- Dissemination of information
- Monitoring and evaluation
3.2. Within the context of environmentally sound, sustainable development due consideration will be given to all aspects related to:
- Within the dambo
- The area downstream
- The wider catchment area
3.3. Within the context of socio-economic impact, the following should be considered:
- Control and access
- Stakeholders participation
- National policies and strategies and corresponding legislation creating the enabling environment for the sustainable development of dambos without
undue environmental impacts.
4. Regional cooperation.
5. Development of guidelines for appropriate technology at national level.
Technical cooperation approach: Network/Consortium
1. There is a need to establish a Regional network for sustainable development of freshwater wetlands.
This issue was seriously discussed, as it appears that the perception of inland valleys or wetlands is different from one country to another. For some of the countries, the focus should be mainly on small inland valleys, excluding large marshlands. For others, all freshwater wetlands should be considered.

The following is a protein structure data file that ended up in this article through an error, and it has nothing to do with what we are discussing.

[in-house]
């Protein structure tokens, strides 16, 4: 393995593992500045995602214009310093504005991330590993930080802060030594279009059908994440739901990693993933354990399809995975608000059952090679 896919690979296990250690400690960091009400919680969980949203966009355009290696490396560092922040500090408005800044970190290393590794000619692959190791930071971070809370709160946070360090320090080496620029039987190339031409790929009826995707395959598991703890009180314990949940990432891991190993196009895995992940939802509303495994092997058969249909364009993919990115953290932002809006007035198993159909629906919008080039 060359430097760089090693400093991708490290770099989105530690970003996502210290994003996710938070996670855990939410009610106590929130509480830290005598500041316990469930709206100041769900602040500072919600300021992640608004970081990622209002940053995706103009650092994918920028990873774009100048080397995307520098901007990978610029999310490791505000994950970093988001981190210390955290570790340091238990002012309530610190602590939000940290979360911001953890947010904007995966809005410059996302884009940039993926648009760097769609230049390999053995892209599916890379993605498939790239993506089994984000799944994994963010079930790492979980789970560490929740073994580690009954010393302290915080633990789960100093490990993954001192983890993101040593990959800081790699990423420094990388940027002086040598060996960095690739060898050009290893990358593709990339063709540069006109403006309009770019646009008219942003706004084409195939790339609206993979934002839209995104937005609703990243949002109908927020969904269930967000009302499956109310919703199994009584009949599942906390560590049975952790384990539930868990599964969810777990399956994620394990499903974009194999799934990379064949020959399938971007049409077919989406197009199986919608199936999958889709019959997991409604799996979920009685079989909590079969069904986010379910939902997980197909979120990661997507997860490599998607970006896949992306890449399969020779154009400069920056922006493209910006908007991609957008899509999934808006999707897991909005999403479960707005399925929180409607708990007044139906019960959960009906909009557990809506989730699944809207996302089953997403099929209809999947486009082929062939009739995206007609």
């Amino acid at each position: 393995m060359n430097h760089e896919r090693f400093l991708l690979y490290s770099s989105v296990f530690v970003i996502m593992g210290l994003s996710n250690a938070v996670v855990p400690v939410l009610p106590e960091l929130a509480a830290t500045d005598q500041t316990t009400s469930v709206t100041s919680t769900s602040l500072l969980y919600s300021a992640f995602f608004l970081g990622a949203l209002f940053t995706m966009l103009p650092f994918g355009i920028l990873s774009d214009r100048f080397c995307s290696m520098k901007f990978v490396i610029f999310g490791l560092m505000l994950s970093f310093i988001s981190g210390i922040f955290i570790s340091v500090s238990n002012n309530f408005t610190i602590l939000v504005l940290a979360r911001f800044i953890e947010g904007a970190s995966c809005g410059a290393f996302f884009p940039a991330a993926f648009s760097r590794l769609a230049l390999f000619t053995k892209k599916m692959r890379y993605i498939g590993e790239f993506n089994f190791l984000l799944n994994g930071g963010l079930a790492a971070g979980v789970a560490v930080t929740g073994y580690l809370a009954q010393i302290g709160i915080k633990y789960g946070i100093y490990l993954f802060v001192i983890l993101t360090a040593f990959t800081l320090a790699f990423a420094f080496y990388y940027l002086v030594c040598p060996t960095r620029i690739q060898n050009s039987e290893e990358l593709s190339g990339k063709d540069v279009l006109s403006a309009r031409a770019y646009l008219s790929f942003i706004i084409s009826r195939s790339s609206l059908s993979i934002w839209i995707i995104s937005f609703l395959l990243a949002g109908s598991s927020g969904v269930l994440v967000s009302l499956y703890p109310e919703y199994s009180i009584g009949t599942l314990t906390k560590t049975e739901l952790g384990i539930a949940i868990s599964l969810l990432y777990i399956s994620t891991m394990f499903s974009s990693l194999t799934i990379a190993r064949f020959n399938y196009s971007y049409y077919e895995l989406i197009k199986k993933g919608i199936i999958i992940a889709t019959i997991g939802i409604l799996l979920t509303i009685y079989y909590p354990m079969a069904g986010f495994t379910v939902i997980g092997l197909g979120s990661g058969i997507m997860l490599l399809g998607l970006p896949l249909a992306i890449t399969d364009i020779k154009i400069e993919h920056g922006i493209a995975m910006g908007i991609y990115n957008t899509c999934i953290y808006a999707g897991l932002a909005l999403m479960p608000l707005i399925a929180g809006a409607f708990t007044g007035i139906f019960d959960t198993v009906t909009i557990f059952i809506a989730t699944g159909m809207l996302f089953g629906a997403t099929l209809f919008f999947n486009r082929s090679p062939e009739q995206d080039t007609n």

Another issue was the development of those areas. Some participants proposed to restrict it to `agricultural production', but finally the general term `development' was adopted.
2. The needs and justifications for such networking are:
3. Mechanisms for networking:
3.1. At regional level, the network should be a regional network for Eastern and Southern Africa, linking the member countries through focal points in the member countries. International and other relevant organizations should be members of the network.
3.2. At national level, every member country will appoint a focal point, constituted by relevant institutions working on sustainable utilization of freshwater wetlands (research, universities, ministries, extension services, NGOs, ...)